In recent weeks Sandro Tonali has come under fire for not performing as hoped or expected for Milan since transferring from Brescia in the summer.
With Ismael Bennancer injured and Franck Kessie suspended, the young Italian has had chances to prove his worth when thrown into the starting eleven in the past few rounds, but many will say he didn’t show as promising signs as were hoped.
Having joined with high expectations and been touted as one of the best young prospects not just Italy but also in Europe, it is understandable as to why fans will be wanting instant results from the 20-year-old.
The latest set of backlash has come after Tonali saw red against Benevento in Sunday’s clash in which Milan won 2-0. The sending off came after VAR ruled that a yellow first given should be overturned after a high-foot challenge from the midfielder.
It is worth noting that is a decision that has caused much debate in itself due to VAR slowing the replay down which manipulates the way the tackle is viewed.
Alas, after the match some supporters begun to question if the management have made the right choice to make such a big commitment for Tonali, as this was seen as his chance to step up again.
However, it is an unfair judgment on this incident alone as on another day the challenge does not get overturned and he likely gets another full game – one against a two-man Juventus midfield nonetheless – to show his worth and find some continuity in the team and show his capabilities of being a vice-Bennancer for the future.
Now, the boyhood Milan fan will have to sit out the game against the Bianconeri and with Bennancer back soon, it may be a few matches until Tonali gets another chance which will surely hinder his development and integration into the side.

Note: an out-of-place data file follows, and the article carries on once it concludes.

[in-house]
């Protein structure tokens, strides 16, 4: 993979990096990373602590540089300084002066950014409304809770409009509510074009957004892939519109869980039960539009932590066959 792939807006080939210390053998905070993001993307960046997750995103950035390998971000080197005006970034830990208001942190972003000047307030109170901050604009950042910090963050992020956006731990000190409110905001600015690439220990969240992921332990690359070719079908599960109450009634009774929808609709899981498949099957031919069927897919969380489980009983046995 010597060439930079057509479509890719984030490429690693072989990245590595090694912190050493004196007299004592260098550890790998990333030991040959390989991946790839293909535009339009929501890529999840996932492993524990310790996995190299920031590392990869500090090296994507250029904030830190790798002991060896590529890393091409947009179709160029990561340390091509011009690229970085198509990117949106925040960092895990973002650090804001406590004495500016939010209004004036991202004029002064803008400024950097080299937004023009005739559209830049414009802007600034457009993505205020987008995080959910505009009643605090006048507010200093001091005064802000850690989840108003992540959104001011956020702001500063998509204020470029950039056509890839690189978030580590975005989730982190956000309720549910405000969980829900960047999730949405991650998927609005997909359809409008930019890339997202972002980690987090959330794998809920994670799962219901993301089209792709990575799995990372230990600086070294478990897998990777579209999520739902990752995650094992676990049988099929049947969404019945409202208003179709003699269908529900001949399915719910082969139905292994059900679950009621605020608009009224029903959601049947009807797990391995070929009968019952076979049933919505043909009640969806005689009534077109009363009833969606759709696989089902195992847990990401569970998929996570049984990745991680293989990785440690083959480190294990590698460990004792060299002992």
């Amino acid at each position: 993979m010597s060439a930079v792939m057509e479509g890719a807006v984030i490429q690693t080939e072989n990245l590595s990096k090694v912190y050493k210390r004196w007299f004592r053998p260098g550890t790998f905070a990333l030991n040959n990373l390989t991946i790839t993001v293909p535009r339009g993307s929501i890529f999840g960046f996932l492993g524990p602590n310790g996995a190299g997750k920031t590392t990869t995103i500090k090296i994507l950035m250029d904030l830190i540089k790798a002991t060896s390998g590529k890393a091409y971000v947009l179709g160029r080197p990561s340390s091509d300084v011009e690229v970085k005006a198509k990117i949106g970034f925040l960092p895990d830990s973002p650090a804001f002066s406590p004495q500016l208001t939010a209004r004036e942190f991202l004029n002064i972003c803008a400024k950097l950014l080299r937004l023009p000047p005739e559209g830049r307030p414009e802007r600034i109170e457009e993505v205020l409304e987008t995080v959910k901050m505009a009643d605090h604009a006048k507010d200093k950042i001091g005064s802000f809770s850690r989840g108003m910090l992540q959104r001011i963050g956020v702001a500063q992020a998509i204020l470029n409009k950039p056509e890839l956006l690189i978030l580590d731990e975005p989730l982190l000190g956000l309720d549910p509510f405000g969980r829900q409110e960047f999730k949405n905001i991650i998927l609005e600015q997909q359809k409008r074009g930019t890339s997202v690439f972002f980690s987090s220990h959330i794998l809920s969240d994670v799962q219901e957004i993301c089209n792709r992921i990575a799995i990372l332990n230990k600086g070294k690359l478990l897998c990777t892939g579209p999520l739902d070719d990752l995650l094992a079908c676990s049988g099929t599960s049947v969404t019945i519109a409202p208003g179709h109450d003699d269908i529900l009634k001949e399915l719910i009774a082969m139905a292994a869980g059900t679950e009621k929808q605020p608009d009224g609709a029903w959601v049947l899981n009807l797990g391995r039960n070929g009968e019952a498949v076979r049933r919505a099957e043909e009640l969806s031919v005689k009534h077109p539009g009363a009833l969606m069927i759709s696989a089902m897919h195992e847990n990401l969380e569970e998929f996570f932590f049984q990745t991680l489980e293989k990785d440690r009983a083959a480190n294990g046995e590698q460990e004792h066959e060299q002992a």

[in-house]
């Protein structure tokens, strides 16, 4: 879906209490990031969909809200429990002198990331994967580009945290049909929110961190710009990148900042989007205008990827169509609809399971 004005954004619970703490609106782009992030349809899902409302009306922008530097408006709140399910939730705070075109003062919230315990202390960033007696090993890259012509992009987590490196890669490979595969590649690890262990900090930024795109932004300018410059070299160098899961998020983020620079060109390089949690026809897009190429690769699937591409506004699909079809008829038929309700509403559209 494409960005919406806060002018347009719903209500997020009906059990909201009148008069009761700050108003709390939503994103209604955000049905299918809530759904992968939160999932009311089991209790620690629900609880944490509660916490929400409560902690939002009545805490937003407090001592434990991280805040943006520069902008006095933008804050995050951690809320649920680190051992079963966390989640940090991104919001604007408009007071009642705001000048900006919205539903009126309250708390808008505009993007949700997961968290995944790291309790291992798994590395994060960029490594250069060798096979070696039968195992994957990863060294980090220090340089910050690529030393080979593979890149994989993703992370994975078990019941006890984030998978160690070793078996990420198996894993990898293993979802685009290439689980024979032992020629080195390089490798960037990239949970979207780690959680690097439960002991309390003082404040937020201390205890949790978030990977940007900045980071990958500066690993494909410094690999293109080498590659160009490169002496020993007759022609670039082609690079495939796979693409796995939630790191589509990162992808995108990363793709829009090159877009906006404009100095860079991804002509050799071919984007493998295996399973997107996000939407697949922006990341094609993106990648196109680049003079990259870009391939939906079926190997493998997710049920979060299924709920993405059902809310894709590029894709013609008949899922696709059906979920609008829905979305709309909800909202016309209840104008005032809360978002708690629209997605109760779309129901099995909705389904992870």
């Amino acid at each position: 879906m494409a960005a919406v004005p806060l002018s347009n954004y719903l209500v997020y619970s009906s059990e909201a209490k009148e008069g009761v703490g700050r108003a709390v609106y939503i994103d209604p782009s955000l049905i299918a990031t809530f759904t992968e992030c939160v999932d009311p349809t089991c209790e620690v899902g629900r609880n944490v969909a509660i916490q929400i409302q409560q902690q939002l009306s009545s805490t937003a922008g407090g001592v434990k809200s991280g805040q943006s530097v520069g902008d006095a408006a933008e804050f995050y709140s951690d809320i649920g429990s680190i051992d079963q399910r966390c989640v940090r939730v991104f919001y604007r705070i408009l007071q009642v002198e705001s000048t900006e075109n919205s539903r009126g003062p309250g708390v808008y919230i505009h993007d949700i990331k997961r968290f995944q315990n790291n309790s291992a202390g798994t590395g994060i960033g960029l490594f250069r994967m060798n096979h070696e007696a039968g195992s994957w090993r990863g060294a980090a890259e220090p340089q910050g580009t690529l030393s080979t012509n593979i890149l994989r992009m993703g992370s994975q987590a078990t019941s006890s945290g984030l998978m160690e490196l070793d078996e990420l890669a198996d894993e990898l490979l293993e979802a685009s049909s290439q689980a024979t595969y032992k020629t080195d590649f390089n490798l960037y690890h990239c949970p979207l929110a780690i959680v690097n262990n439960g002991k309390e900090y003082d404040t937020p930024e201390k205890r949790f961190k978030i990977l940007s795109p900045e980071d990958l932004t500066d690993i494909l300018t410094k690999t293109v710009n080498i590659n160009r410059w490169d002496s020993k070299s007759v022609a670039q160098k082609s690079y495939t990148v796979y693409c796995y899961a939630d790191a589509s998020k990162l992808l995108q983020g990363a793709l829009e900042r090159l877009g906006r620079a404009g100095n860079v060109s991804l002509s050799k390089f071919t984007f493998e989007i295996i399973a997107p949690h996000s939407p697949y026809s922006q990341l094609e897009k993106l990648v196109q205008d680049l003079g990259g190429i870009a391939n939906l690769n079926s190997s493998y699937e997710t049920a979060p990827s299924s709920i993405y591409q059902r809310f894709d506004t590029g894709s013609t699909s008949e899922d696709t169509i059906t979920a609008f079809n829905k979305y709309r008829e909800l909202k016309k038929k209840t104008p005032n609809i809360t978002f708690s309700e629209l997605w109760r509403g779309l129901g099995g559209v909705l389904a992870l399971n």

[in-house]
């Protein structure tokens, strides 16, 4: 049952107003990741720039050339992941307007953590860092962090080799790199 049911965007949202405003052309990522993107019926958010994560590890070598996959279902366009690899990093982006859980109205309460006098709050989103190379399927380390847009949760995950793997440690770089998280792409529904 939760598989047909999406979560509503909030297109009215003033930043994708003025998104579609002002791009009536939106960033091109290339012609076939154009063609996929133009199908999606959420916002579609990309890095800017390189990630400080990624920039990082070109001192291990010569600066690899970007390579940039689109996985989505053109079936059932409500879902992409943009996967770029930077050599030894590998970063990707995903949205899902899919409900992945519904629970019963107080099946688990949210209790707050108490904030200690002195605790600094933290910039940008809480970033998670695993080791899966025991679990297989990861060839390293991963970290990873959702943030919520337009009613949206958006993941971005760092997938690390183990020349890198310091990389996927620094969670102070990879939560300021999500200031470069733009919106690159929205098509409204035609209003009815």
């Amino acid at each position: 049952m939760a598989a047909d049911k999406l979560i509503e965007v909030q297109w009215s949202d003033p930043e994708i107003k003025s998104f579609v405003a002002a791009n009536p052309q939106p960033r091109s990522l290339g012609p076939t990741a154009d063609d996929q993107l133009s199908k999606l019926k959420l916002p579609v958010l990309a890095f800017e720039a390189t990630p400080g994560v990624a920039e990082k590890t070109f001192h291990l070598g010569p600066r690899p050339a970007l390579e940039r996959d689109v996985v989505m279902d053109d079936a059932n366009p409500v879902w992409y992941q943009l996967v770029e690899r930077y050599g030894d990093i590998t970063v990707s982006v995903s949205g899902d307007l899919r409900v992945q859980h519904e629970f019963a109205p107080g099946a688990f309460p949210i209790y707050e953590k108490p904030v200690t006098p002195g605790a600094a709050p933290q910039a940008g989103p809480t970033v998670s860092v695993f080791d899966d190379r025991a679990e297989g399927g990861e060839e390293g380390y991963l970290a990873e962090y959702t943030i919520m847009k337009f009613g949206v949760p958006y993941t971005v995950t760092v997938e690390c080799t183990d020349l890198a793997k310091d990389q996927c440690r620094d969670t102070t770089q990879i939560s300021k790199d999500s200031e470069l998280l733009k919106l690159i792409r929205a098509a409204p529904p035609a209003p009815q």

So what is to blame for the far-from-explosive start? Well, Tonali has had to adapt to playing in a double pivot which is a change from the three-man midfield he played in at Brescia in the previous campaign, where he sat just in front of the back four as a deep-lying playmaker.
Making the step up from a relegation side to a title challenging one is not easy especially with the weight of expectations that came with the transfer at such a young age and the amount of time he has had to adapt so far.
This season Tonali has featured 12 times in Serie A totalling 606 minutes of game time equal to just six full games. For context, it has taken a couple of seasons to finally get consistent performances out of Franck Kessie who now is indispensable to the club. Bennancer also took some time to find his groove with the Rossoneri but now is regarded as one of the best midfielders in Serie A alongside his Ivorian partner.
Trying to break into that partnership is difficult especially without having a consistent run of games with either of them to understand one another and to gel.
Tonali last season made his debut in Serie A with an impressive eight combined goals and assists (1G, 7A) in 36 appearances, averaging a goal involvement every 4.19 games. These are not bad numbers at all for a 19-year-old.
Compare that to the likes of Bennancer – who only registered a single goal last campaign and no assists – or Kessie with five combined goals and assists in 35 appearances (a goal involvement every 6.46 games) and you start to see that the talent and capability is there within.
Both Kessie and Bennancer have been given time to form a partnership and it is showing this season, with both surpassing last seasons totals for goals and assists before we have hit the halfway stage.
It is clear that Tonali needs more time to showcase what he can really do with the Rossoneri, and he shouldn’t be used as a scapegoat to protect other players in the squad nor a stick to beat the management with.
He has been compared to two Milan legends from the Ancelotti era, one being the playing style of Pirlo and the other his idol Gattuso, and all that does is add to the unfair pressure.
Surely this project has taught us that it is time to stop expecting the world of young players so early in their career before they get chance to prove anything, and instead allow them to develop and play the game without so much pressure.
It is only then that their true potential is unlocked and the ability begins to shine through. The belief of the management is there, yours should be too.